Autism Awareness Month – Day 22, 23, 24

He woke up, showered and went to work. Everyone will be asleep when he comes home. He will game until people start waking up for the day. Then, he’ll go to bed.

Except tonight might be different. He has plans for tomorrow that he has been excitedly anticipating all week. He will either skip sleep entirely or go to sleep and wake fifteen minutes before his ride arrives in the morning. It’s silly to point out his options, even though I did. Repeatedly. He won’t sleep tonight.

Autism Awareness Month – Day Twenty-one

I had to be somewhere today, so I left the house while he was still in bed. I don’t know if he showered and walked to work on time or if he was late. Without me here announcing the time every five minute, I have my suspicions. I know for certain that he hated having to walk to work. He doesn’t dislike walking. He hates the feeling of sweat trickling down his skin. It’s too creepy crawly for his comfort.

Autism Awareness Month – Day Nineteen

Spring storms in the South are poetic in their beauty and potential for destruction. When he is home on his computer, his headphones and screen act as barriers that prevent him from noticing anything outside his bubble, like the weather. If his connection isn’t interrupted and the power doesn’t blink, he doesn’t know when there is rain, thunder and lightning. Tonight, we had a nasty wave of storms. Because he was at work, he saw the light show in the sky. He felt the wind in his hair and the rain on his skin. He heard the slow rolling and sudden crackling of thunder. The benefits of working aren’t limited to economic and social. The awareness and sensory experience of the volatility and magnificence of nature is vital.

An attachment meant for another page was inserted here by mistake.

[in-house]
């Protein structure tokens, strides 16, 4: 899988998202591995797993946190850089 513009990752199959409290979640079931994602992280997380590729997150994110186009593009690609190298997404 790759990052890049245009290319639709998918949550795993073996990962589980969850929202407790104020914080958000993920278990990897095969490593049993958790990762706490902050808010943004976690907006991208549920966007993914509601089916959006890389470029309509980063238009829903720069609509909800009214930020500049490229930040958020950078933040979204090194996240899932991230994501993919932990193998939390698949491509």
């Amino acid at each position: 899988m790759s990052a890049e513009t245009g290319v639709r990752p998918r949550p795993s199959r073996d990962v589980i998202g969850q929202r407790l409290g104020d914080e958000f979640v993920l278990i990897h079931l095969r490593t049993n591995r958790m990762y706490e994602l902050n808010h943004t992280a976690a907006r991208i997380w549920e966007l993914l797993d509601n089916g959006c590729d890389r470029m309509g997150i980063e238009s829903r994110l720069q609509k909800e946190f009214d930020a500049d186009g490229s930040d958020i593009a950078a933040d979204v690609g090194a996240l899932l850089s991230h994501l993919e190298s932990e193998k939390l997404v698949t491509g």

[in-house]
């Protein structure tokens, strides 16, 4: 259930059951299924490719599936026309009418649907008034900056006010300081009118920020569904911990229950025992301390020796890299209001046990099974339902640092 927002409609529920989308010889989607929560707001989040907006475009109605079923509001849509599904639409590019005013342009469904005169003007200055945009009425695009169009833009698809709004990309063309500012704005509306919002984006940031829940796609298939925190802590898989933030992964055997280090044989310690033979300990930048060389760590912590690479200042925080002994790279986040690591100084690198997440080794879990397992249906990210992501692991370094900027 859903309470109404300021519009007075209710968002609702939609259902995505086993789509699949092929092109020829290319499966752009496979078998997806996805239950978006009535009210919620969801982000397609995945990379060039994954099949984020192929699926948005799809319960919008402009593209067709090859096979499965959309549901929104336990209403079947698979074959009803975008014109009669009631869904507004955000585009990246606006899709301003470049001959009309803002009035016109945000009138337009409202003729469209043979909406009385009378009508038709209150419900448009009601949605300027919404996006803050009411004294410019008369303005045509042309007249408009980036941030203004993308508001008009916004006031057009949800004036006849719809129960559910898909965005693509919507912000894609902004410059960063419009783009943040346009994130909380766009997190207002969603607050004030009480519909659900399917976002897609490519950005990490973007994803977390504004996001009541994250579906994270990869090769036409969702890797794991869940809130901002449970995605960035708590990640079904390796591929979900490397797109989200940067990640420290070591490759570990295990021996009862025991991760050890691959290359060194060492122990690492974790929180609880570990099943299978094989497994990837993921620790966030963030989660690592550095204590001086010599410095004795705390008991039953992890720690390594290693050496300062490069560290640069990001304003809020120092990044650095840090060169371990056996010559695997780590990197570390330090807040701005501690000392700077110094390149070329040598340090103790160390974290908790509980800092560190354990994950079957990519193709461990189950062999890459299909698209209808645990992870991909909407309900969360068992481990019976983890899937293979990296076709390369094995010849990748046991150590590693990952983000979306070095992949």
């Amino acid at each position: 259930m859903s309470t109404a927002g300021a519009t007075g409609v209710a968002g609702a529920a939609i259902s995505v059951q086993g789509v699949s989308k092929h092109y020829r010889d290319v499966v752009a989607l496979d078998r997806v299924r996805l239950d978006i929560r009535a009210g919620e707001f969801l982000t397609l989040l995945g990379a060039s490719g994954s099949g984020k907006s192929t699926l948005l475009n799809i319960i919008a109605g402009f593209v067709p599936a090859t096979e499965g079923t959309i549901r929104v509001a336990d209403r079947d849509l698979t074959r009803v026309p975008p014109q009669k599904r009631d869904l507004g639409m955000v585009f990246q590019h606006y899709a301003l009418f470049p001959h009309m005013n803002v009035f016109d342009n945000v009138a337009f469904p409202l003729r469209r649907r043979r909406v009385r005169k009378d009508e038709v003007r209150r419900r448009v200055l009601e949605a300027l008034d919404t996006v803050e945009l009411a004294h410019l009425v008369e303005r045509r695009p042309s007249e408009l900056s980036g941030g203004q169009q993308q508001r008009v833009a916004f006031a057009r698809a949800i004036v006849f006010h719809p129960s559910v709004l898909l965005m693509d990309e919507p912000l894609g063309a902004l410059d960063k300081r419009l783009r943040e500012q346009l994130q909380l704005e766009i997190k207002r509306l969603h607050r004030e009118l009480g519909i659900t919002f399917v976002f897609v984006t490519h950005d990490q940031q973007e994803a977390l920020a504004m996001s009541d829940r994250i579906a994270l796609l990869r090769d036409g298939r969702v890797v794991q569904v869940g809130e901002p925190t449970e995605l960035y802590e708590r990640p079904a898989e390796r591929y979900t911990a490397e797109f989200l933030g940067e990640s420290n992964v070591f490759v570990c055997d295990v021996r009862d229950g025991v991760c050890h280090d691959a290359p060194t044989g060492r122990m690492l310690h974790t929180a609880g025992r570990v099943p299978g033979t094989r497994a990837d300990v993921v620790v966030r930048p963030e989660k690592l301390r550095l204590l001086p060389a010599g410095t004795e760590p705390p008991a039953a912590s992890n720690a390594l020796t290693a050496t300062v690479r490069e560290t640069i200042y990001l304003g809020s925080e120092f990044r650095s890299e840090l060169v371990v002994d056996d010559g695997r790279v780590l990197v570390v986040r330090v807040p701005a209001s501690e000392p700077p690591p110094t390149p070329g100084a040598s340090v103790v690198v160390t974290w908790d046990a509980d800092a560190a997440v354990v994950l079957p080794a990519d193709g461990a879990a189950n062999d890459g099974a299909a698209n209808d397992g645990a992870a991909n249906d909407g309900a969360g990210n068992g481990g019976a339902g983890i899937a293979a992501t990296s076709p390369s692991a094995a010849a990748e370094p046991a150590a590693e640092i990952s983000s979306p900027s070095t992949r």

Autism Awareness Month – Day Eighteen

We are in the process of cutting cable television and relying on the Internet for our entertainment programming. The cable part of the move means nothing to him. He does not watch television. The Internet part of the move is having some bumps. Today began with a note taped to a chalkboard door that Dad promptly answered. I have no idea why he didn’t write on the chalkboard door.

Omen of a difficult day

A photo posted by Cathy McCaughan (@cathymccaughan) on

Autism Awareness Month – Day Sixteen

His went to his grandfather’s for a short visit. His grandfather will work on projects around the house and he’ll watch while they chat. Today’s project is lawnmower repair, so his job will be getting the tool from the toolbox to his grandfather’s hand and then returning it to the box. His grandfather has a special talent for engaging whatever the current topic of perseveration is while I change the subject or ask stupid questions. “Do you think their armor smelled like sweat and urine?”

When he was younger and obsessed with all things space, I tried to learn new things to add to the endless chatter about a single topic. He always knew it already.